Buying your first home is easily one of the most arduous and nerve-wracking things that a woman of my age is liable to put herself through – and I don’t even have to wait for anybody else to move out of mine, or to put a house on the market myself, and hope that all the stars align at the right time. There are so many hurdles to get over, each one of which seems to cost yet another big chunk of money. I’m about to take on a massive amount of debt, and will be expected to make repayments on it over a period of time around the same length of my entire life on earth. And what scares me even more is the fact that, once the whole process is completed and I lock myself in for the first time to the home that belongs to me (and my bank), anything that goes wrong is my responsibility.
Now, obviously, I’ve been keeping house for a good few years now. And I remember locking the door to my first rented flat for the first time, and that moment of terror when I realised that if there was a leak in the ceiling (like there was, quite regularly) I couldn’t just wait for my mum to sort it out; or that nobody would care if I ate leftover Chinese food for breakfast every day until the grease started pouring out of my skin and I smelled constantly of beansprouts; or that if the electricity bill didn’t get paid then the electricity would get cut off. And obviously I’ve pulled it off, admittedly in the knowledge that there was usually a letting agent or a landlord to look after the hard stuff; even if sometimes I’ve just wanted to put my hands over my ears and sing to myself until the problem goes away. And that’s a good thing, because imagine you were 32 years old and still refusing to own your choices?
I don’t remember the first time I voted. There was a general election in 2001, two days before my 19th birthday, so it was probably that one. I’ve voted in every election in which I have been entitled to do so – regional, general, European – because only a few decades ago I wouldn’t have been allowed to, and because I feel very strongly that unless you exercise your right to vote you have no right to complain about what sort of government or council you end up with. I don’t ever remember feeling particularly excited about it, or as if anybody would have noticed if I’d just gone straight home from work on that particular Thursday. I don’t think I’ve ever cast a vote for the candidate that won in my constituency or ward. I’ve lived in Labour areas all of my life, and although I would have gladly given them my vote in 1997 had I not been 14 years old I don’t think that there are many people of my age or demographic that could vote Labour now without it being tactical, and without feeling slightly sick while doing so.
Something feels very different about 18th September 2014.
I think it’s because, no matter what anybody tells you, the vote you will cast in the Scottish independence referendum is not a political one. It’s not a vote for or against Alex Salmond, or for or against any of the policies set out in a badly sub-edited and overly long document that I’ve read from cover to cover. It’s not a vote to keep the pound; or to change the names of the pandas in Edinburgh Zoo to Gideon and Theresa. It’s not a vote to get rid of the nuclear weapons that blight the river that runs by the house I’m about to buy; or to make sure that we can still watch Doctor Who; or to abolish the bedroom tax; or to feed all of the oil and gas that David Cameron hasn’t told you is hidden out by the outer Hebrides to the Loch Ness Monster. It won’t automatically turn Scotland into a socialist utopia, and it certainly doesn’t mean that we’ll become a better country than any of the others we share an island with or any that we don’t. If we vote “yes” to independence, we can do all of these things if we want to, sure. But we could also choose to do none of them.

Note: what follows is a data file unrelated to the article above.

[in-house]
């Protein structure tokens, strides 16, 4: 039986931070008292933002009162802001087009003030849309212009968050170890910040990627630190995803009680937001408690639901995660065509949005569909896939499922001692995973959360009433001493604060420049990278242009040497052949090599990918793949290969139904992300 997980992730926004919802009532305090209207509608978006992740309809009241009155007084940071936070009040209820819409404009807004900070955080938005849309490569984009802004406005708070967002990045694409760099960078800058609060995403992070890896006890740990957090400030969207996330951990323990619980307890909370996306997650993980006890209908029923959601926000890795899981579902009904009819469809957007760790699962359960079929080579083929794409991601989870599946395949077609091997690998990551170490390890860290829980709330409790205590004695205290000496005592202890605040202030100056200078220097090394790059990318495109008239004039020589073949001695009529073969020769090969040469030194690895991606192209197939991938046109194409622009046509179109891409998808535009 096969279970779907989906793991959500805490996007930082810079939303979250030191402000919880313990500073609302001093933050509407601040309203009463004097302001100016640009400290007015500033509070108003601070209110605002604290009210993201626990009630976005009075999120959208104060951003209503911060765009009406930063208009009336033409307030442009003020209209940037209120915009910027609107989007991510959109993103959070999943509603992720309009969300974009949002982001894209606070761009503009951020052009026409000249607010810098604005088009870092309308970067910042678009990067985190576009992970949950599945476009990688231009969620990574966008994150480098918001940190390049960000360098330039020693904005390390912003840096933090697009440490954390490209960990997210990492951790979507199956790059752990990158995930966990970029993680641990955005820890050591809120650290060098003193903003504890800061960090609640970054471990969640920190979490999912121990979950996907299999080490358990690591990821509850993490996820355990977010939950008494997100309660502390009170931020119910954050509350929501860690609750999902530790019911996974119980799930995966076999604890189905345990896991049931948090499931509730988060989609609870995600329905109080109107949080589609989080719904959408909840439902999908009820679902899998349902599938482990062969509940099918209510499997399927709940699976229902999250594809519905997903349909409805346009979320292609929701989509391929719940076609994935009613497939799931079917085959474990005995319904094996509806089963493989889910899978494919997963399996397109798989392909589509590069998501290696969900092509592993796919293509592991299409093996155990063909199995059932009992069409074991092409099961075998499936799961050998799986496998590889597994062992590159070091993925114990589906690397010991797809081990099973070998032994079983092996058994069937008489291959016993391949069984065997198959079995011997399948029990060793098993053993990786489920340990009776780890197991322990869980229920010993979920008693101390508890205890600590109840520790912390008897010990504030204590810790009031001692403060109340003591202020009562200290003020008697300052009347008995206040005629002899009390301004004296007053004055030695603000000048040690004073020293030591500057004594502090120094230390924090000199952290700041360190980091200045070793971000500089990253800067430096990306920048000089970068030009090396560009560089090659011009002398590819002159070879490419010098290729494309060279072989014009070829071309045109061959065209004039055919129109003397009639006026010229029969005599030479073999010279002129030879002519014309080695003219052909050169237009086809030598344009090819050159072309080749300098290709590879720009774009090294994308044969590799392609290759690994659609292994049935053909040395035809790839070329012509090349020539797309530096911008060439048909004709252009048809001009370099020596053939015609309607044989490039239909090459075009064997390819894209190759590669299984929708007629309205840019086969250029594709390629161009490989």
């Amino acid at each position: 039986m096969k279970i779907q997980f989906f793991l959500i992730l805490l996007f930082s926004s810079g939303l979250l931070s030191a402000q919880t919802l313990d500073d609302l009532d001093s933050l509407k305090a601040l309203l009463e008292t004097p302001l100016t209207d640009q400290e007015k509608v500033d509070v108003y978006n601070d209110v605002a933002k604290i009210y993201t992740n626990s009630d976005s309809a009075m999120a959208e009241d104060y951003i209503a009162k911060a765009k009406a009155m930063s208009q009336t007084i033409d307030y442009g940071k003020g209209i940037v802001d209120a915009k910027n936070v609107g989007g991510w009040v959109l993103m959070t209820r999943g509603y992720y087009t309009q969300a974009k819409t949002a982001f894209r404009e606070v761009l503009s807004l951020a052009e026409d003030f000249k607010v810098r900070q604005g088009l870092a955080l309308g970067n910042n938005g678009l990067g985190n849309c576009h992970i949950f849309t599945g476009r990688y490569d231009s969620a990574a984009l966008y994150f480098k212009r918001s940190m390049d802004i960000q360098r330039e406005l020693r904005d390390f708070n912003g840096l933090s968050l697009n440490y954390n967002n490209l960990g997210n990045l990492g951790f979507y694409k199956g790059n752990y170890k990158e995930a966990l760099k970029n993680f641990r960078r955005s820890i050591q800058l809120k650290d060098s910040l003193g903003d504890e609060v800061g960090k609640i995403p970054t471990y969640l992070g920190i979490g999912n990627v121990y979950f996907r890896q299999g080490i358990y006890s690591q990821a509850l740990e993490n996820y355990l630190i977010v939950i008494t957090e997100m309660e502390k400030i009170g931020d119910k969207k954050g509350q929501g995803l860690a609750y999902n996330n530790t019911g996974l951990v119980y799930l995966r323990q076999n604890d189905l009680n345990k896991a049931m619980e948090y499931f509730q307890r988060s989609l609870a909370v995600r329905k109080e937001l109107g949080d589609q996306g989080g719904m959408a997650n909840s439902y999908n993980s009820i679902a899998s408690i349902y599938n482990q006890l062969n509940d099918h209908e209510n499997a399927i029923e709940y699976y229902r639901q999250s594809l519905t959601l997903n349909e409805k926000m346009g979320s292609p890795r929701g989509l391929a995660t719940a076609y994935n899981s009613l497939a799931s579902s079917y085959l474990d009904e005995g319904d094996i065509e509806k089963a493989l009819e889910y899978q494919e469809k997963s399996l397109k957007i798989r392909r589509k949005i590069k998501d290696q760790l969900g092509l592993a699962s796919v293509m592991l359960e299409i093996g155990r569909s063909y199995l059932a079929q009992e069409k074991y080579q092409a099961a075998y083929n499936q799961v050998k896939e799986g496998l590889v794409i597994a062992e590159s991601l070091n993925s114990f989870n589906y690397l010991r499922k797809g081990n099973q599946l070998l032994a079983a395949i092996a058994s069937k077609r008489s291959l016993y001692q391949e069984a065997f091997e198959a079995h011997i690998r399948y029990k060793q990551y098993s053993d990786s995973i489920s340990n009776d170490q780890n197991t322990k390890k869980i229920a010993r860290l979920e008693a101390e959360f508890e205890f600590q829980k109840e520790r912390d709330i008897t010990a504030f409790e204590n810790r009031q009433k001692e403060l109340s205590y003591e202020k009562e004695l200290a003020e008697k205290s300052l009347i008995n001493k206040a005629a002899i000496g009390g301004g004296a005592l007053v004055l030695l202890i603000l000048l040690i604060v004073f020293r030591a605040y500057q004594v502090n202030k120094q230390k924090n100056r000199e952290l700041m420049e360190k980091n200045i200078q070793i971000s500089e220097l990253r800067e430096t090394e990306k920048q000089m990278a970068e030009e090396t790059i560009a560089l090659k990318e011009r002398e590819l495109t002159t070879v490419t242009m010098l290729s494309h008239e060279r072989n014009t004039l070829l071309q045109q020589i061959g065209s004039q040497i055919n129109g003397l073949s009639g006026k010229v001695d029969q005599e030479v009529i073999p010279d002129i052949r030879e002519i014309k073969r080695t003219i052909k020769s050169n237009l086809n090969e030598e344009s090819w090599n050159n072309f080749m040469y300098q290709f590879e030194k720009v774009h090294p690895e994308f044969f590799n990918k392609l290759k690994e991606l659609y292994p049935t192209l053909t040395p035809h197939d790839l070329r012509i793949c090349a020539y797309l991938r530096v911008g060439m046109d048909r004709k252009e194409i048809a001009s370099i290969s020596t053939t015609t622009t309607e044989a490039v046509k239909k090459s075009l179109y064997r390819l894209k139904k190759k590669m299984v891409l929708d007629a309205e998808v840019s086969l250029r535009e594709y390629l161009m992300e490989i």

The point is that, for the first time since 1707, we could actually choose.
Speaking of the Labour Party, there’s that quote by Tony Benn that was everywhere back in March, when his death turned him in the eyes of the media into this cuddly old man who spoke his mind – a sort of palatable Jeremy Clarkson – rather than the thorn in the side of the establishment he consistently proved himself to be. You know the one – the five questions to be posed about those that have the power to make decisions on your behalf: what power do you have; where did you get it; in whose interests do you exercise it; to whom are you accountable; and, how can we get rid of you? It’s not even all of them. It’s just the last one, which in the year or so since I decided that I would be voting “yes” has become something of a mantra. Both sides of the debate like to play around with Scottish voting patterns, whether it’s that old chestnut about pandas and Scottish Tory MPs or whether it’s the reminder that back in the 1950s we were the ones voting Conservative. The fact that decisions relating to Scotland’s welfare, defence and economic policies are taken by a government full of roasters we had no say in electing is a shameful one in a country that purports to be democratic, but as the liberal English media have constantly reminded us in the months since the debate got serious there are plenty of parts of the UK that could say exactly the same. Scotland voted in a UKIP MEP for the first time in May and how they crowed, telling us that we were just as right-wing as anywhere else in the country. I don’t think that’s the point. To me, it comes down to the fact that even if every single person in Scotland wanted Nigel Farage in charge, we couldn’t have him. And if a few key areas of England did, we could’t get rid of him.